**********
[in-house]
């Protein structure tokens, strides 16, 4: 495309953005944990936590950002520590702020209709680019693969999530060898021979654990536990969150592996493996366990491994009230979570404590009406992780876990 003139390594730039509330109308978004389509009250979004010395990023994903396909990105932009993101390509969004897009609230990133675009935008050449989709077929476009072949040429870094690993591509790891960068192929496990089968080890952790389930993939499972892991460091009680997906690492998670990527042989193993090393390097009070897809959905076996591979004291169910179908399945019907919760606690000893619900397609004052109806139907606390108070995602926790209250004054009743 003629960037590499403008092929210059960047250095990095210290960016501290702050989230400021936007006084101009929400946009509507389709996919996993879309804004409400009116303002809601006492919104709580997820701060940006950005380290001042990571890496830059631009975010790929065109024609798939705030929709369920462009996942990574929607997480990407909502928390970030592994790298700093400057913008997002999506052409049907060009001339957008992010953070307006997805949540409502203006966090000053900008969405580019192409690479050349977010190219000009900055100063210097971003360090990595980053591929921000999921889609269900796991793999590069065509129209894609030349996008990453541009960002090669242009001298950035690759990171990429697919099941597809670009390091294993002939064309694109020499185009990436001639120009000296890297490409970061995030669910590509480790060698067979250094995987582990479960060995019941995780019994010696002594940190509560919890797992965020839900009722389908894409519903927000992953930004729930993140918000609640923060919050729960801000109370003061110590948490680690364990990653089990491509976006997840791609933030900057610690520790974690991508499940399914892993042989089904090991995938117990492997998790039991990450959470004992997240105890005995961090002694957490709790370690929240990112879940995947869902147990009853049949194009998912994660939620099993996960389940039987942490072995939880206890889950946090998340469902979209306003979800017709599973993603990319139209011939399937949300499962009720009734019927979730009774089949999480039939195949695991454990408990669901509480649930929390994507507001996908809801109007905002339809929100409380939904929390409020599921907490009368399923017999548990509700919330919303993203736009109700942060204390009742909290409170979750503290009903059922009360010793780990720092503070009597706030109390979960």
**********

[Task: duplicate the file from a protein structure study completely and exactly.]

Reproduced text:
[in-house]
């Protein structure tokens, strides 16, 4: 495309953005944990936590950002520590702020209709680019693969999530060898021979654990536990969150592996493996366990491994009230979570404590009406992780876990 003139390594730039509330109308978004389509009250979004010395990023994903396909990105932009993101390509969004897009609230990133675009935008050449989709077929476009072949040429870094690993591509790891960068192929496990089968080890952790389930993939499972892991460091009680997906690492998670990527042989193993090393390097009070897809959905076996591979004291169910179908399945019907919760606690000893619900397609004052109806139907606390108070995602926790209250004054009743 003629960037590499403008092929210059960047250095990095210290960016501290702050989230400021936007006084101009929400946009509507389709996919996993879309804004409400009116303002809601006492919104709580997820701060940006950005380290001042990571890496830059631009975010790929065109024609798939705030929709369920462009996942990574929607997480990407909502928390970030592994790298700093400057913008997002999506052409049907060009001339957008992010953070307006997805949540409502203006966090000053900008969405580019192409690479050349977010190219000009900055100063210097971003360090990595980053591929921000999921889609269900796991793999590069065509129209894609030349996008990453541009960002090669242009001298950035690759990171990429697919099941597809670009390091294993002939064309694109020499185009990436001639120009000296890297490409970061995030669910590509480790060698067979250094995987582990479960060995019941995780019994010696002594940190509560919890797992965020839900009722389908894409519903927000992953930004729930993140918000609640923060919050729960801000109370003061110590948490680690364990990653089990491509976006997840791609933030900057610690520790974690991508499940399914892993042989089904090991995938117990492997998790039991990450959470004992997240105890005995961090002694957490709790370690929240990112879940995947869902147990009853049949194009998912994660939620099993996960389940039987942490072995939880206890889950946090998340469902979209306003979800017709599973993603990319139209011939399937949300499962009720009734019927979730009774089949999480039939195949695991454990408990669901509480649930929390994507507001996908809801109007905002339809929100409380939904929390409020599921907490009368399923017999548990509700919330919303993203736009109700942060204390009742909290409170979750503290009903059922009360010793780990720092503070009597706030109390979960």